5. Analyse, review and evaluate student colleagues’ work and evaluate and critically reflect on the student’s own knowledge and learning.

6. Demonstrate and critically reflect on their ethical and professional behaviours and responsibilities.

7. Demonstrate and apply the knowledge, skills and values required to achieve the ‘Competency Standards for Entry Level Lawyers’ as determined by the Law Admissions Consultative Council

Other Information

The Government Law Practice course is not another name for Administrative Law.  Administrative law (FOI, merits review, AAT, judicial review etc.) is covered in the separate Administrative Law Practice course. 

Government Law Practice can only be taken if students are completing a minimum of 3 Admission to Practice electives (9 units).

Indicative Assessment

Students are required to participate in discussion forums on issues relevant to government practice; to identify potential clients and stakeholders in a government practice scenarios; to prepare and critically comment on documentation prepared by peers; and to draft an advice to a government client.

The ANU uses Turnitin to enhance student citation and referencing techniques, and to assess assignment submissions as a component of the University's approach to managing Academic Integrity. While the use of Turnitin is not mandatory, the ANU highly recommends Turnitin is used by both teaching staff and students. For additional information regarding Turnitin please visit the ANU Online website.


Hours required will depend on previous experience and/or knowledge.  You self pace your study to meet online course timelines and assessment deadlines within an 8 week intensive course.

Requisite and Incompatibility

To enrol in this course you must be studying a: Graduate Diploma of Legal Practice (6303XGDLP or 6312XGDLP) and completed or be completing LEGW8141. OR Master of Legal Practice (MLEGP) and completed or be completing LEGW8141.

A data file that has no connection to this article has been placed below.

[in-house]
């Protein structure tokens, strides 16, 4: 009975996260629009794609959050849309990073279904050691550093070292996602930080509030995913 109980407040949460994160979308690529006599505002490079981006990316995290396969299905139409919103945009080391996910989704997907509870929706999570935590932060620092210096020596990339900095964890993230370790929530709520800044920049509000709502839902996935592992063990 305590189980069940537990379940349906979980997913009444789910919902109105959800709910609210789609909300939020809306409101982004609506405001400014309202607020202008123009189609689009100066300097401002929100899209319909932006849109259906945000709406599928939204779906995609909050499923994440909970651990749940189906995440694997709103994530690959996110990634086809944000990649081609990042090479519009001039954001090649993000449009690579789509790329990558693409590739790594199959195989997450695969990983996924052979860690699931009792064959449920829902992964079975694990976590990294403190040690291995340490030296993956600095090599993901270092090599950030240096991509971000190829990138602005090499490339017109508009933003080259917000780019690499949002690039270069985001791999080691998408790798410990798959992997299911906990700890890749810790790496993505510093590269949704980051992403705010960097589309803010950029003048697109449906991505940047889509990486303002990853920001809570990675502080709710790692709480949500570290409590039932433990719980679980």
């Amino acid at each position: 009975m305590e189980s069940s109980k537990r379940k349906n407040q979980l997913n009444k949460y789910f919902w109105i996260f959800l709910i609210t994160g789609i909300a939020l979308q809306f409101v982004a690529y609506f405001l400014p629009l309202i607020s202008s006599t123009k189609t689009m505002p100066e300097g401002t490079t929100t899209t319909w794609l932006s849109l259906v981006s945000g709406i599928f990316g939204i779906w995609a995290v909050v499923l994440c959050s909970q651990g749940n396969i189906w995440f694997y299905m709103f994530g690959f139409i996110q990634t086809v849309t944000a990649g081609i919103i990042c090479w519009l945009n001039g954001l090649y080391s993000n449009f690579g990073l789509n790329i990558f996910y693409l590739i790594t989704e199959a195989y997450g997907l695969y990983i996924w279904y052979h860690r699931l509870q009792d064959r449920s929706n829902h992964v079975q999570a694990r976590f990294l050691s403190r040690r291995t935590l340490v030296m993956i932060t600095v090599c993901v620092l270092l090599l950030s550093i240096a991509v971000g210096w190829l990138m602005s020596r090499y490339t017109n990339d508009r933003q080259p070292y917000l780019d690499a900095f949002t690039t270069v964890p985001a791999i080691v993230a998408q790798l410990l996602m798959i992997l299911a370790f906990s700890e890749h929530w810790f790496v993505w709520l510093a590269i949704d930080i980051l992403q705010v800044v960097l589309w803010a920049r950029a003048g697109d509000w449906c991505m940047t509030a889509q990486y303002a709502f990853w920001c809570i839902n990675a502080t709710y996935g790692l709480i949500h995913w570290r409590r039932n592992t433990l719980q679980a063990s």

Prescribed Texts

Content book and related materials are provided prior to the course commencing.  Most materials are also provided online.

Preliminary Reading

See 'Assumed Knowledge'.

See 'Assumed Knowledge'.  Reading lists are available through the course website in WATTLE.

Assumed Knowledge

If you have not worked in the area, refresh your knowledge by referring to texts on legal system and process, general introductory books on public policy, public administration and law.  Also take some time to look at relevant websites, for example http://www.aph.gov.au/ and federal agency sites.  This will give you a ‘feel' for the scope and breadth of possible legal work and issues.


Tuition fees are for the academic year indicated at the top of the page.  

If you are a domestic graduate coursework or international student you will be required to pay tuition fees. Tuition fees are indexed annually. Further information for domestic and international students about tuition and other fees can be found at Fees.

Student Contribution Band:
Unit value:
3 units

If you are an undergraduate student and have been offered a Commonwealth supported place, your fees are set by the Australian Government for each course. At ANU 1 EFTSL is 48 units (normally 8 x 6-unit courses). You can find your student contribution amount for each course at Fees.  Where there is a unit range displayed for this course, not all unit options below may be available.

3.00 0.06250
Domestic fee paying students
Year Fee
2016 $1147
International fee paying students
Year Fee
2016 $1503
Note: Please note that fee information is for current year only.

Offerings, Dates and Class Summary Links

ANU utilises MyTimetable to enable students to view the timetable for their enrolled courses, browse, then self-allocate to small teaching activities / tutorials so they can better plan their time. Find out more on the Timetable webpage.

The list of offerings for future years is indicative only.
Class summaries, if available, can be accessed by clicking on the View link for the relevant class number.

Autumn Session

Class number Class start date Last day to enrol Census date Class end date Mode Of Delivery Class Summary
5282 28 Mar 2016 01 Apr 2016 08 Apr 2016 20 May 2016 Online N/A

Spring Session

Class number Class start date Last day to enrol Census date Class end date Mode Of Delivery Class Summary
9281 05 Sep 2016 09 Sep 2016 07 Oct 2016 28 Oct 2016 Online N/A

Responsible Officer: Registrar, Student Administration / Page Contact: Website Administrator / Frequently Asked Questions